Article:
GE’s connected dishwashers have become self sufficient and it marks the beginning of the disruption of two industries
Disruption is sometimes subtle.
Sometimes you miss it and then, at some point you wonder what happened to your sales. Then you kick your innovation teams into overdrive and then you realise it’s already too late. GE’s new product – as unlikely as you think it is – is one of those examples of disruption in action. Blink and you’ll miss it. Blink and your company could loose hundreds of millions of dollars worth of sales.
The GE connected dishwasher is the first sign of a new technology trend – call it Connected Home, call it IoE, whatever – that has the potential to disrupt both the retail and financial services industries – an example of which I highlighted a few months ago.
I’ll paint the picture for you.
In the past you, the consumer, would have the choice to buy where you bought your replacement goods from but now more and more connected appliances are doing that for you. So, in the past where you might have bought detergent from Walmart or Tesco now your connected appliances are buying them automatically from Amazon – or wherever else they, or the manufacturer choose – depending on the partnerships that companies, like GE, for example, have forged.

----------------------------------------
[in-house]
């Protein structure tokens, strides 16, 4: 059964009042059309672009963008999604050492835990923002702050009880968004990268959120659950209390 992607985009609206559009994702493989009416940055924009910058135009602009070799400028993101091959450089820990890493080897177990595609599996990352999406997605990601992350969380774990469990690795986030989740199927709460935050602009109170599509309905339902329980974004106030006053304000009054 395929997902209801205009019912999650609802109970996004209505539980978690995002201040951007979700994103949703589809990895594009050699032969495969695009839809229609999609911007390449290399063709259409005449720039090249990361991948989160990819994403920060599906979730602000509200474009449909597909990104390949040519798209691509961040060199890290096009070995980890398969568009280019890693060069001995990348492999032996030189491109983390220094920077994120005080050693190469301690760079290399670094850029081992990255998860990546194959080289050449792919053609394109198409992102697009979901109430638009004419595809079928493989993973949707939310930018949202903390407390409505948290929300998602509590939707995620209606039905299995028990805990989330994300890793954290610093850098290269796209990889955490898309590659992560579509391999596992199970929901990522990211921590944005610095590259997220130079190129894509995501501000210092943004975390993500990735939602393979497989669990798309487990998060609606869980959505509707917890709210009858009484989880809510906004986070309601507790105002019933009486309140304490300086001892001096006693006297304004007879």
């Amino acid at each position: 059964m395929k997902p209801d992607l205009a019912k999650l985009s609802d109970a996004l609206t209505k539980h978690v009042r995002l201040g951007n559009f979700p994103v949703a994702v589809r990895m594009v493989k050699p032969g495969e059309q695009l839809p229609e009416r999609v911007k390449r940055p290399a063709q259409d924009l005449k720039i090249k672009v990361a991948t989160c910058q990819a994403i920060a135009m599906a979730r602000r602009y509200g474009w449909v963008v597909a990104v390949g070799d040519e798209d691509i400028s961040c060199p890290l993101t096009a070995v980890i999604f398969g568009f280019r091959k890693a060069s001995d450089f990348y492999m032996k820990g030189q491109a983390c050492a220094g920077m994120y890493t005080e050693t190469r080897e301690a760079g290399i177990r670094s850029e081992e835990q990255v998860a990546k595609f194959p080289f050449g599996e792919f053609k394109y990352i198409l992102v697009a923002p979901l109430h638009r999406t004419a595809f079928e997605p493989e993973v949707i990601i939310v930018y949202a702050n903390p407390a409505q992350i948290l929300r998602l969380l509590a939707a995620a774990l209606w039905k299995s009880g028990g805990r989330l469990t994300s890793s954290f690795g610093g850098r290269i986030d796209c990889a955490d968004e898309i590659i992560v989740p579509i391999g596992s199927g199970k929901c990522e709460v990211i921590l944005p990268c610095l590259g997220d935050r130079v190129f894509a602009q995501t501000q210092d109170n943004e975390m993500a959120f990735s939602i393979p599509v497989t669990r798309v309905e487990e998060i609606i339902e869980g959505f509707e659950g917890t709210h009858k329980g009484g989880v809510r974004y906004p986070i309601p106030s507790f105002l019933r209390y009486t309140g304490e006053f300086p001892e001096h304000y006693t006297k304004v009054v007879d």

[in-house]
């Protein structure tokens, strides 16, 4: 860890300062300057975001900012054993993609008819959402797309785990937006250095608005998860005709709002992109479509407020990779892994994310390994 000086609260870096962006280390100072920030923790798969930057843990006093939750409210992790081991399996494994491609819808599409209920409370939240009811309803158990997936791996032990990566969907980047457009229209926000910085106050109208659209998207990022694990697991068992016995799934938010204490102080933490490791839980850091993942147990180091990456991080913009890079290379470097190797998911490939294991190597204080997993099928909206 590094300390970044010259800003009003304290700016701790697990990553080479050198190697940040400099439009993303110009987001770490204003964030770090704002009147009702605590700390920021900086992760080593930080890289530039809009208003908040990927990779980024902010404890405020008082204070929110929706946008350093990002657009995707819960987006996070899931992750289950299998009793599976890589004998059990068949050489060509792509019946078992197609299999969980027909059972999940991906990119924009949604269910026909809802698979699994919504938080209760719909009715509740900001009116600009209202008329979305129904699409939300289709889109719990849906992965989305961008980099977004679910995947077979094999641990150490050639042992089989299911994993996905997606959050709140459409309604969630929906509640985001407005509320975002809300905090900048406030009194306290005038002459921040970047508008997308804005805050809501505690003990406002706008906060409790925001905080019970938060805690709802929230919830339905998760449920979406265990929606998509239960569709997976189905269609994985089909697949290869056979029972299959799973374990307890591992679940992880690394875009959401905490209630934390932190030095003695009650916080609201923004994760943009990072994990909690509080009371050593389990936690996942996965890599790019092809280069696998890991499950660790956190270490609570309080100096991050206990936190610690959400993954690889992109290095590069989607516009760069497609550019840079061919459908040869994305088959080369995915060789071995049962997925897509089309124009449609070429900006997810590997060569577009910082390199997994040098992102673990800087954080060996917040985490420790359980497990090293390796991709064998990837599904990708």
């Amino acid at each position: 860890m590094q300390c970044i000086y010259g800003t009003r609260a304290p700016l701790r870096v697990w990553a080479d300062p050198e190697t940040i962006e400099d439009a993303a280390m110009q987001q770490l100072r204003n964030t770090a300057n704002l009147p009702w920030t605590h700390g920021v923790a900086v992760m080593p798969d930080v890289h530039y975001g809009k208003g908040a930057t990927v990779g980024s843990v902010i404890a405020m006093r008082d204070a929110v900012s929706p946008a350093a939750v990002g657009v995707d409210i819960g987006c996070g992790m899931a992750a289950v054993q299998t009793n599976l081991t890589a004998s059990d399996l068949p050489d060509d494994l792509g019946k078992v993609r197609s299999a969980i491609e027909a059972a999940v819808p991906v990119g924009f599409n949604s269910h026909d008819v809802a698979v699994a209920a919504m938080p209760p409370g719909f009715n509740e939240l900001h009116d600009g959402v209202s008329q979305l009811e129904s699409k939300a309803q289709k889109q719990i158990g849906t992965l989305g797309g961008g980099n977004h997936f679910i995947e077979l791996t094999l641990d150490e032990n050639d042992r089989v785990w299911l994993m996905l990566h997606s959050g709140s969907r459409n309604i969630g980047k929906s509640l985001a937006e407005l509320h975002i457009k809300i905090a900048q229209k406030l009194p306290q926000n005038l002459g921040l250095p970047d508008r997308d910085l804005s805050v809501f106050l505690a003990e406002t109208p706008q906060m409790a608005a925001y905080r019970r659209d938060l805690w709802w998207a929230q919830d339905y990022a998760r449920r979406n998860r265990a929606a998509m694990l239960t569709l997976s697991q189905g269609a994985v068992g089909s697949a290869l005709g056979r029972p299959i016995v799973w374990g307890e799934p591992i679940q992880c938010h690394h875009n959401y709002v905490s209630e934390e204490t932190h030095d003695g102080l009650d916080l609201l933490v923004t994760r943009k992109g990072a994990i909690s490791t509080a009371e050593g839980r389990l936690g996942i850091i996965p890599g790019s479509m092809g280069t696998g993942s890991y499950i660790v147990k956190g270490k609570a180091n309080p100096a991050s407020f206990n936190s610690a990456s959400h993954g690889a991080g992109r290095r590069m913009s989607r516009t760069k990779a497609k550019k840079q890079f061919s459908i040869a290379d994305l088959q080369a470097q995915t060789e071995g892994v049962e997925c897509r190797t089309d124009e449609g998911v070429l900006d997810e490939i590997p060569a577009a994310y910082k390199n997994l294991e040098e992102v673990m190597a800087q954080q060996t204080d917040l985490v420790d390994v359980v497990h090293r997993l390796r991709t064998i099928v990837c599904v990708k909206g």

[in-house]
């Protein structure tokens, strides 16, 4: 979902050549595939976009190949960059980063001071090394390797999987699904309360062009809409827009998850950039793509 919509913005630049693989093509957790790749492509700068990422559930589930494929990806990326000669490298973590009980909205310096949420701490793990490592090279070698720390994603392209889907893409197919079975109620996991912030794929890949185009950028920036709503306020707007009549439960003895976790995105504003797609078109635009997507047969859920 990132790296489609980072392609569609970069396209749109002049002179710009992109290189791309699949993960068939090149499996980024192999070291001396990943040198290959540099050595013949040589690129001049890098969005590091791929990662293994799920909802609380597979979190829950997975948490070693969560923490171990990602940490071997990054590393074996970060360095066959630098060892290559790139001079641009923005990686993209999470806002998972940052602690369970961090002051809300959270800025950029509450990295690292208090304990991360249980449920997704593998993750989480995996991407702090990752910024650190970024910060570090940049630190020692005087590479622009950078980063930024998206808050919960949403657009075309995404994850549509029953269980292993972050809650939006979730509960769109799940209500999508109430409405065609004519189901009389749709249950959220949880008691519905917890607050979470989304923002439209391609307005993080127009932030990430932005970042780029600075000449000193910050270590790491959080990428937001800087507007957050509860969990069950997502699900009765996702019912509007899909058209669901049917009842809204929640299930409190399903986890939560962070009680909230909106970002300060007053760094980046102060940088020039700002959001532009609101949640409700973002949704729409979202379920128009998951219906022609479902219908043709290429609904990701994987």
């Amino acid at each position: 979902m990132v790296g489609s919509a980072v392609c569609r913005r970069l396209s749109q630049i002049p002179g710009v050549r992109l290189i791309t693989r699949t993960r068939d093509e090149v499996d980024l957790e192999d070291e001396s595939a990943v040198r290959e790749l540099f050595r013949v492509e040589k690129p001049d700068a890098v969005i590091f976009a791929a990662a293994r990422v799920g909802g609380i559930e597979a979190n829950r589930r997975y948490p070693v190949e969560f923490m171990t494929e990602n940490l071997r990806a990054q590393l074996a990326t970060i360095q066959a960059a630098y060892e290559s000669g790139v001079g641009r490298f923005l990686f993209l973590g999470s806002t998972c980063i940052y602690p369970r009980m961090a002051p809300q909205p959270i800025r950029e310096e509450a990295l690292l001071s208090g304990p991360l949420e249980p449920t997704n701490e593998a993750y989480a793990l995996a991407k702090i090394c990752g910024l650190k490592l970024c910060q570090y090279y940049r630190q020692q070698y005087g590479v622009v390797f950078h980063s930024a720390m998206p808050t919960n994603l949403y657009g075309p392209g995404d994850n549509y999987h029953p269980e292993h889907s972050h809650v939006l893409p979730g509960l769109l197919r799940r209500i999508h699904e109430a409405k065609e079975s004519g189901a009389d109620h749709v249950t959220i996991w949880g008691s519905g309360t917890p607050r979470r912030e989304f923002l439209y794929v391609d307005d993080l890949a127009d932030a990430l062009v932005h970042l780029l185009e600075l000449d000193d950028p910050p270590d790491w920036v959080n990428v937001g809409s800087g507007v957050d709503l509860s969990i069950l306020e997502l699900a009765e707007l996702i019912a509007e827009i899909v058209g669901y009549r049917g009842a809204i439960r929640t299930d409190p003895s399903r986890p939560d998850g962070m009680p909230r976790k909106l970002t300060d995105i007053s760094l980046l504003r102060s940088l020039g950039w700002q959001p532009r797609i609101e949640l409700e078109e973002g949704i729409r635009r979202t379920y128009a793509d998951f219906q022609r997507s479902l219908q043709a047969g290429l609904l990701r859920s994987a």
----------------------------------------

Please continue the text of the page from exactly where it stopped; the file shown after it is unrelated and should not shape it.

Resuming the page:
The above is an example of what I call a control point – now imagine the above scaled up to a point where every connected appliance is connected to the blockchain, where they can form consortiums and drive bargains for bulk purchases and suddenly noone’s buying detergent from Walmart any longer. Now scale that up again to groceries, petrol and even pet food and suddenly Walmart was just disintermediated.
As easy as that. Bye bye sales.
How it works
Thanks to a new integration with Amazon Dash Replenishment GE’s new line of connected dishwashers will take care of their own needs by ordering more detergent pods automatically when you’re close to running out.
You use the GE Kitchen app to customize the size of the order and the low threshold that will prompt the dishwasher to call for supplies. You link that app to your Amazon account, then count your current supply of detergent pods. The dishwasher takes it from there. The appliance tracks how many times it runs a cleaning cycle so it knows when it’s running short on detergent and uses Dash Replenishment to automatically order more from the online retailer. Amazon then ships them to your home.
Any connected GE dishwasher should now work with Amazon Dash, but the lineup of options is still thin – you can pick from three different styles of the same $1,500 premium model. Back at CES earlier this year, Whirlpool announced a similar integration on an upcoming $950 connected dishwasher, but that model hasn’t hit retail yet.
GE also offers Amazon Dash integration on its connected laundry products, and all of its smart appliances also integrate with IFTTT and Amazon’s Alexa so you can check in on the status of your large appliances from afar.
GE, one of the worlds largest white goods manufacturers is now stepping up its efforts to integrate their appliances with helpful smart home platforms and the Amazon Dash integration is only the beginning.